For Skoda, the Octavia is no ordinary car. Over a decade ago, this was the car that introduced the Czech carmaker and with it, the Volkswagen group to India. It was a runaway success then, and showed that India had an appetite for proper European cars. Its successor Laura did not enjoy the same
success, but many blame that on its nomenclature, which lends itself to slanging in north India. Finding itself at a crossroads in India, Skoda has given the Octavia a dusting and introduced its third generation, after a 3-year hiatus. It is strictly not a new car, but Skoda has a lot riding on it. Will it deliver?
Looks: mature, evolved
The Octavia was never flamboyant, and things have not changed much. It has evolved a bit, so while the headlamps and signature Skoda grille stay more or less the same, there is an aggression about it, borne from the sharp lines and larger size. Four creases on the bonnet give a muscular effect, and the strong shoulder along the sides, a feel of solidity. What disappoints is the rear which, except for the larger overhang, is not very different from with the smaller and cheaper Rapid.
Interiors: best boot in class
European cars are known for high quality interiors. The Octavia has a simple dashboard in dual-tone black and beige set off by a touch-screen media interface in the middle (in the top-end variants). The effect is not as jaw-dropping as the Elantra (which perhaps goes a little overboard) but is highly functional. The seats are supportive and the steering wheel chunky. Rear leg room has gone up manifold, and seating three adults at the rear is no longer a problem. The boot, at nearly 600 litres, is head and shoulders above rivals. Bring the notchback boot lid and split rear seats into play, and the space goes up even further: good to fit all your camping and hiking gear.
Performance: petrol growls louder
The Indian market has a pronounced diesel bias, and Skoda does have a 2.0-litre turbocharged diesel engine, but the company has given a bonus by way of a pair of high-revving fun-to-drive petrol siblings: 1.4-litre manual-transmission only, and a 1.8-litre 7-speed dual-clutch automatic only. The diesel versions are offered in manual as well as automatic transmissions.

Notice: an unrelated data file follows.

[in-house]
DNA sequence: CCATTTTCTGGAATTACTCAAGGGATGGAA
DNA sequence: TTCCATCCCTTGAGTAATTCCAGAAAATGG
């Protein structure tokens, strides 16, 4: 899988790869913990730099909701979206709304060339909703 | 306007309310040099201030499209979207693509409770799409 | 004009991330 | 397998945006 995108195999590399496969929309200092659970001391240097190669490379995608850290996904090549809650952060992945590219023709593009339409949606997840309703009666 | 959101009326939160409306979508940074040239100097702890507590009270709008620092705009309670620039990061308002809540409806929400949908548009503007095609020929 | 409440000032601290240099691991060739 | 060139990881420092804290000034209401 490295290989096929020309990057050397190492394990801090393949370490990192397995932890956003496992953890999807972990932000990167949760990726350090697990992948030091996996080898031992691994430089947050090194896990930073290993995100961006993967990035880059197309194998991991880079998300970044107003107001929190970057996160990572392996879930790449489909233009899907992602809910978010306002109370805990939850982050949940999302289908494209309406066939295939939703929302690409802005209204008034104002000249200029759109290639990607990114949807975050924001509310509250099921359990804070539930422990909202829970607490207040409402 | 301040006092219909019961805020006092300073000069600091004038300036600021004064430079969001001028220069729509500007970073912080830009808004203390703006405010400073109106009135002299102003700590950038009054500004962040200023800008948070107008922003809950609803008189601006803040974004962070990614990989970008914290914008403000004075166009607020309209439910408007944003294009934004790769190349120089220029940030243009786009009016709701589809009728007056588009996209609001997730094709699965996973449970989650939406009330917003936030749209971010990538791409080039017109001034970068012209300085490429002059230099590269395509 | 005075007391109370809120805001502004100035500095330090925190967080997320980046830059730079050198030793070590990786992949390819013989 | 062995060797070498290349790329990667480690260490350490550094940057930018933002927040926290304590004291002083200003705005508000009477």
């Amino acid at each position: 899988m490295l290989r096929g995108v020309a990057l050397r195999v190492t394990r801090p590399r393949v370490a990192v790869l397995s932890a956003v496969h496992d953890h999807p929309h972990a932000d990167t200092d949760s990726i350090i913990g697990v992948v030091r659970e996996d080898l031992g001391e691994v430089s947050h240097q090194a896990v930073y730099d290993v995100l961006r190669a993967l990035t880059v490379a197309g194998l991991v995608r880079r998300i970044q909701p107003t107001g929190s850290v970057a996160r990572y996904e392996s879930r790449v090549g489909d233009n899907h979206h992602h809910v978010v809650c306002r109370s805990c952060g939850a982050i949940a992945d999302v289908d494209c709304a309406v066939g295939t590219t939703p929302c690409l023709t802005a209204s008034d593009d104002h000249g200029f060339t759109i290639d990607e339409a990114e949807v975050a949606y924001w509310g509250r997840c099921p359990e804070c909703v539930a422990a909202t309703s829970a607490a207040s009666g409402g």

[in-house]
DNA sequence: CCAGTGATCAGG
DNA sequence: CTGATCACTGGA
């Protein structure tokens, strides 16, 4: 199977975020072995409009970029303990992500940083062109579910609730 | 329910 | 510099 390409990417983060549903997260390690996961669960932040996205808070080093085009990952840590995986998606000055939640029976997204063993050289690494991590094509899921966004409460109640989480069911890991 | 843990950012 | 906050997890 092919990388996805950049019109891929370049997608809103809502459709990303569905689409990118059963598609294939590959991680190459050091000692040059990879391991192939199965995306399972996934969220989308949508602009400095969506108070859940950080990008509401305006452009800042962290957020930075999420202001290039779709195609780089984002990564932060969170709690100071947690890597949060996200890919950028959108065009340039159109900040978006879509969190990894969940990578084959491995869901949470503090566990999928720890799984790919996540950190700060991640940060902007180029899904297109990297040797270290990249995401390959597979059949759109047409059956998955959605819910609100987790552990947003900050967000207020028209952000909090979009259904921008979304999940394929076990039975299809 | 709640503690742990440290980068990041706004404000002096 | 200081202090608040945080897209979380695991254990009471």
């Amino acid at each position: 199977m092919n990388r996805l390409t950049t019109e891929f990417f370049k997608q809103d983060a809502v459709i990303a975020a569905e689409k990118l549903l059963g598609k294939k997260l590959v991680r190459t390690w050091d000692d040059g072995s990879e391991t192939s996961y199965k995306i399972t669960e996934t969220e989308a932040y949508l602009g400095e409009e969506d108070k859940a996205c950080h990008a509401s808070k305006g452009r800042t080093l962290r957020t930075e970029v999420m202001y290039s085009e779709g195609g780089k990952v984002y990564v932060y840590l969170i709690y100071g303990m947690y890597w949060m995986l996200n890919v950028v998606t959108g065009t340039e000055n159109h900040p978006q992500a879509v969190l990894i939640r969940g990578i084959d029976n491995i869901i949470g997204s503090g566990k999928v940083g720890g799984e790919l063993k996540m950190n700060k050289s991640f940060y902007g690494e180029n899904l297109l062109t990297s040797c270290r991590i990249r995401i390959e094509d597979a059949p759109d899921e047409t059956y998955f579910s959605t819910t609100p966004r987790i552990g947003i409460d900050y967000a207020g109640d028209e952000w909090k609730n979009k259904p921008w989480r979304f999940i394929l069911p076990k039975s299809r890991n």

The pick of the lot is the 1.8-litre petrol version, which is the most rev-happy and has the best acceleration — a proper driver’s car that urges you to floor the pedal. The diesel engine offers more grunt than the Elantra or the Cruze, but the turbo lag is telling on short winding roads or start-stop traffic situations.
Ride and handling are impeccable, and it is stable curves with minimal body roll. The low 155 mm ground clearance does not make itself felt.
Gripes? Paddle shifts on the automatic transmission could have made the drive more fun.
Without doubt, if you are the driver, the Octavia is the car to have in this segment. It offers punch, looks good and is not stingy on features. Even if you have a chauffeur, the generous room at the rear will keep you happy. However, there is a catch: the new Octavia is no longer as affordable as way back in 2001. It has a starting price of Rs. 14 lakh now, going up to Rs. 20 lakh — significantly more than an Elantra or Cruze, which also sport hefty discounts. The performance and technology do compensate the premium, but we wish we could say the same about Skoda’s after-sales service.
Next week: Nissan Terrano
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